"Is there no balm in Gilead?"

Three great spiritual movements, alike in origin and purpose, have arisen in the course of human development. The first appeared in the morning twilight of history, and when Jacob, in his mental struggle at Peniel, gained a glimpse of the real nature of Deity, this movement was given the name of Israel. His descendants were known as Israelites, or collectively as the nation of Israel, through which the true idea of God was to find its avenue of expression. After a period of approximately fifteen centuries, in which occurred those marvelous instances of divine protection and deliverance which inspire the student of the Scriptures with wonder and awe, the major port of this nation was taken captive into Assyria and disappeared from history. Notwithstanding the many unmistakable proofs of God's verity and oneness which enriched her records, Israel turned to the gods of paganism, and was no longer able to stand before her enemies.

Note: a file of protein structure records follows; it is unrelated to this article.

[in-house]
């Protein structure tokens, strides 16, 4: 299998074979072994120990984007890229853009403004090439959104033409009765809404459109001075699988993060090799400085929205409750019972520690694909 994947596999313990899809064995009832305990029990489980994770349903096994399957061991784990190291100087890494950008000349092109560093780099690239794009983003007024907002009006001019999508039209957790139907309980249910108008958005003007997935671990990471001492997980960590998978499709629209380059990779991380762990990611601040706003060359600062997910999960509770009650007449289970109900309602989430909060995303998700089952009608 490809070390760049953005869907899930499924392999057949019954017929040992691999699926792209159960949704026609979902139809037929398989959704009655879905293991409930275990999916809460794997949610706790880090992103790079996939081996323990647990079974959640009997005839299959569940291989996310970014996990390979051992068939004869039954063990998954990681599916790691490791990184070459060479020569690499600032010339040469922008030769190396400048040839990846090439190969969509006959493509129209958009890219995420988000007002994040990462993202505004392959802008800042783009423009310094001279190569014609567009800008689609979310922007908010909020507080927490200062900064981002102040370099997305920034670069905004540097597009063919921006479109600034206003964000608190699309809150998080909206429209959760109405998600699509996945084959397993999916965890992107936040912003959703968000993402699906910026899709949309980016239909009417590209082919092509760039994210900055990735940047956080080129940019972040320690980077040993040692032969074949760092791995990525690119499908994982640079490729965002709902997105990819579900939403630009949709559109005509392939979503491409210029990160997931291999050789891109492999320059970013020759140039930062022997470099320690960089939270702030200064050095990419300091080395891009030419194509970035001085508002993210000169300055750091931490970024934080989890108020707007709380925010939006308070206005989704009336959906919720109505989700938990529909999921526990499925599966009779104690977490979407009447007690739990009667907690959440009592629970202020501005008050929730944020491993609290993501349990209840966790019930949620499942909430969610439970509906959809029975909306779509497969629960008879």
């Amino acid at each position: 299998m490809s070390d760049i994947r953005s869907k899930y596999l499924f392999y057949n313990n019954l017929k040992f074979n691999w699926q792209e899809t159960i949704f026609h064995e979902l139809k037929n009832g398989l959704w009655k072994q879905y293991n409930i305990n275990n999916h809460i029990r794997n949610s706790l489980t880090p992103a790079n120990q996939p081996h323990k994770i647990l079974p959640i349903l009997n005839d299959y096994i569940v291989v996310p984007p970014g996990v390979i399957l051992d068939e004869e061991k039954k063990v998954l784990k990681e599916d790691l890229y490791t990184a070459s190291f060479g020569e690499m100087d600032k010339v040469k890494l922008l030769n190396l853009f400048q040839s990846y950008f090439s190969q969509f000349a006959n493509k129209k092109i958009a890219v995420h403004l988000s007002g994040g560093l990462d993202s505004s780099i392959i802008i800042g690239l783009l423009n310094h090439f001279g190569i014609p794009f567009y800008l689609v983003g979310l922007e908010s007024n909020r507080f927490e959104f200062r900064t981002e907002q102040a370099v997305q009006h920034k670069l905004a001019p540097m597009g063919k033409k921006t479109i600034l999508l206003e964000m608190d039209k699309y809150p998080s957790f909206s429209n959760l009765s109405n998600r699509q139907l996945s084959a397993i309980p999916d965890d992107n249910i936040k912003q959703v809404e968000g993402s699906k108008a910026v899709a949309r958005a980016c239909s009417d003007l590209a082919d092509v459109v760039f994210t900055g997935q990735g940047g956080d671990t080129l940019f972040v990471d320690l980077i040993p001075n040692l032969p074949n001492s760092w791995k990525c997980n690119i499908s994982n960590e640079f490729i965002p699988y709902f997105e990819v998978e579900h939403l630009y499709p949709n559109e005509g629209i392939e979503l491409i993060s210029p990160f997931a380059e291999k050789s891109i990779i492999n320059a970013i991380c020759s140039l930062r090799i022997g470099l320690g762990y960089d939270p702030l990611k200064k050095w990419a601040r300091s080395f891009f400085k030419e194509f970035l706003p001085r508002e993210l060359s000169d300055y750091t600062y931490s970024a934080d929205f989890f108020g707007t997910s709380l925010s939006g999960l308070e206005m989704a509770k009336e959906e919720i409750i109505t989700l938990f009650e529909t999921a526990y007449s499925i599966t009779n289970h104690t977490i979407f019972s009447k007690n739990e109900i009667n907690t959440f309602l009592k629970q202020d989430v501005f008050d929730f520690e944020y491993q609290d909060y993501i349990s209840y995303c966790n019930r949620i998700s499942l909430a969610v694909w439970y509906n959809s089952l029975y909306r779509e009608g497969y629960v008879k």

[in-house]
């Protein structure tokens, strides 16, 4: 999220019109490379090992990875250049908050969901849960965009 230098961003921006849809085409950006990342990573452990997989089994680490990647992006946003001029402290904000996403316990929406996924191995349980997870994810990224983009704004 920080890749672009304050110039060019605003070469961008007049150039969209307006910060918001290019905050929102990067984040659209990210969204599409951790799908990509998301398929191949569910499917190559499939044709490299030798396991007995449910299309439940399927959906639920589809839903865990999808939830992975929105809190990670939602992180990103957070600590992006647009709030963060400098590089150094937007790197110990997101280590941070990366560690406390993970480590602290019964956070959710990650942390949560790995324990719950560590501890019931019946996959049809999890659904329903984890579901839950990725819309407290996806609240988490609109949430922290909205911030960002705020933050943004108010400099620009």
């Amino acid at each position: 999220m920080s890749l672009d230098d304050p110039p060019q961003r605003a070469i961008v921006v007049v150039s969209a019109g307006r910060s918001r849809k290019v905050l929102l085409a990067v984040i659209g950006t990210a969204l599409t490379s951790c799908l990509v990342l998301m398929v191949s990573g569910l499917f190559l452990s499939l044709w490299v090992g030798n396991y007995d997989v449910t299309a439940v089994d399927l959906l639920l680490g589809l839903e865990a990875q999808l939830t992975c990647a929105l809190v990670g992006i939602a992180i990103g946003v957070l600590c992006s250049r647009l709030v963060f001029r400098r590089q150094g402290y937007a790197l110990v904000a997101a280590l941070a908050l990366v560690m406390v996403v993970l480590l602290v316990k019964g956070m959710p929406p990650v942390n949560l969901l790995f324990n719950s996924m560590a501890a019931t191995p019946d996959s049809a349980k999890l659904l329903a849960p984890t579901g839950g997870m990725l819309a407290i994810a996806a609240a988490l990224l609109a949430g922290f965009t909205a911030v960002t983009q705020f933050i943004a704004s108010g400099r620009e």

The second of these movements came into existence with the first advent of the Messiah, and was likewise accompanied by many signs and wonders in confirmation of its divine authority. After his personal departure, differences of view began to creep in among his followers, and increased in intensity until Christendom became divided into opposing factions which refused to be reconciled. Jesus had plainly taught that a divided house could not stand, and the correctness of his unheeded admonition was literally verified. The church fell into the hands of the world, its healing power diminished and disappeared, and it passed completely under the control of the papacy. Then followed the period known as the Dark Ages, when for centuries the so-called carnal mind held undisputed sway over the conscience of Christendom. Like her predecessor, the Christian church had entered into a state of spiritual exile.

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The Treatment of Sin
October 8, 1921
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